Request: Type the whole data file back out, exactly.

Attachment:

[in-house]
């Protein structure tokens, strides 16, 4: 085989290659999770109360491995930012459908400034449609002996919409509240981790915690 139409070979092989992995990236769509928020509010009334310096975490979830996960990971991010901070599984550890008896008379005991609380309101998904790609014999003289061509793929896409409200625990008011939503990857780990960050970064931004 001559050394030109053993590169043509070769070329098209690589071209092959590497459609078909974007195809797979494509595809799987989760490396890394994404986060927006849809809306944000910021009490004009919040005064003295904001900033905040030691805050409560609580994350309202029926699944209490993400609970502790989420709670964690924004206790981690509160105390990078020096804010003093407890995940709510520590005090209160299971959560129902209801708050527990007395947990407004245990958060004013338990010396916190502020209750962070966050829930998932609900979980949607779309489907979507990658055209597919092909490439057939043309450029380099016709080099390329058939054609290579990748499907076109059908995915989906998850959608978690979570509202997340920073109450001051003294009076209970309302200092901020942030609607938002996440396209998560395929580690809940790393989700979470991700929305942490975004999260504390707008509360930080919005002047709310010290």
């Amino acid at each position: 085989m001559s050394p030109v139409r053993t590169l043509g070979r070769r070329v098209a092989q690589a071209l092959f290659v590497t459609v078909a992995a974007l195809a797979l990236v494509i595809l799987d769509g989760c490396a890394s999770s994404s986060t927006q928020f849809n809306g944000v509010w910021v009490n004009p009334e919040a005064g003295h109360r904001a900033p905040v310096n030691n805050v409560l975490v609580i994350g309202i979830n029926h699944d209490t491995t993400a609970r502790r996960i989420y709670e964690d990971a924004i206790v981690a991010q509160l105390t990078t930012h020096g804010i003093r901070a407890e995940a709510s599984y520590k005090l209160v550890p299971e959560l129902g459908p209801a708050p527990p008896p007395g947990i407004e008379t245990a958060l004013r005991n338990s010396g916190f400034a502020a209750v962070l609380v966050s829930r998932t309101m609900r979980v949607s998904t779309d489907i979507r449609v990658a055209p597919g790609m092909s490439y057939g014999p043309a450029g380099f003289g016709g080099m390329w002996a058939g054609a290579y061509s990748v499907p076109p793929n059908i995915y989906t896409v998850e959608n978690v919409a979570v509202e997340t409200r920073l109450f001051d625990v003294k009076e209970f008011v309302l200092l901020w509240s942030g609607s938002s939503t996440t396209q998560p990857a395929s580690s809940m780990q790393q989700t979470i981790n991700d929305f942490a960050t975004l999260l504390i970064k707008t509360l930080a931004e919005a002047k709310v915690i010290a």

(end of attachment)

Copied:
[in-house]
């Protein structure tokens, strides 16, 4: 085989290659999770109360491995930012459908400034449609002996919409509240981790915690 139409070979092989992995990236769509928020509010009334310096975490979830996960990971991010901070599984550890008896008379005991609380309101998904790609014999003289061509793929896409409200625990008011939503990857780990960050970064931004 001559050394030109053993590169043509070769070329098209690589071209092959590497459609078909974007195809797979494509595809799987989760490396890394994404986060927006849809809306944000910021009490004009919040005064003295904001900033905040030691805050409560609580994350309202029926699944209490993400609970502790989420709670964690924004206790981690509160105390990078020096804010003093407890995940709510520590005090209160299971959560129902209801708050527990007395947990407004245990958060004013338990010396916190502020209750962070966050829930998932609900979980949607779309489907979507990658055209597919092909490439057939043309450029380099016709080099390329058939054609290579990748499907076109059908995915989906998850959608978690979570509202997340920073109450001051003294009076209970309302200092901020942030609607938002996440396209998560395929580690809940790393989700979470991700929305942490975004999260504390707008509360930080919005002047709310010290």
């Amino acid at each position: 085989m001559s050394p030109v139409r053993t590169l043509g070979r070769r070329v098209a092989q690589a071209l092959f290659v590497t459609v078909a992995a974007l195809a797979l990236v494509i595809l799987d769509g989760c490396a890394s999770s994404s986060t927006q928020f849809n809306g944000v509010w910021v009490n004009p009334e919040a005064g003295h109360r904001a900033p905040v310096n030691n805050v409560l975490v609580i994350g309202i979830n029926h699944d209490t491995t993400a609970r502790r996960i989420y709670e964690d990971a924004i206790v981690a991010q509160l105390t990078t930012h020096g804010i003093r901070a407890e995940a709510s599984y520590k005090l209160v550890p299971e959560l129902g459908p209801a708050p527990p008896p007395g947990i407004e008379t245990a958060l004013r005991n338990s010396g916190f400034a502020a209750v962070l609380v966050s829930r998932t309101m609900r979980v949607s998904t779309d489907i979507r449609v990658a055209p597919g790609m092909s490439y057939g014999p043309a450029g380099f003289g016709g080099m390329w002996a058939g054609a290579y061509s990748v499907p076109p793929n059908i995915y989906t896409v998850e959608n978690v919409a979570v509202e997340t409200r920073l109450f001051d625990v003294k009076e209970f008011v309302l200092l901020w509240s942030g609607s938002s939503t996440t396209q998560p990857a395929s580690s809940m780990q790393q989700t979470i981790n991700d929305f942490a960050t975004l999260l504390i970064k707008t509360l930080a931004e919005a002047k709310v915690i010290a």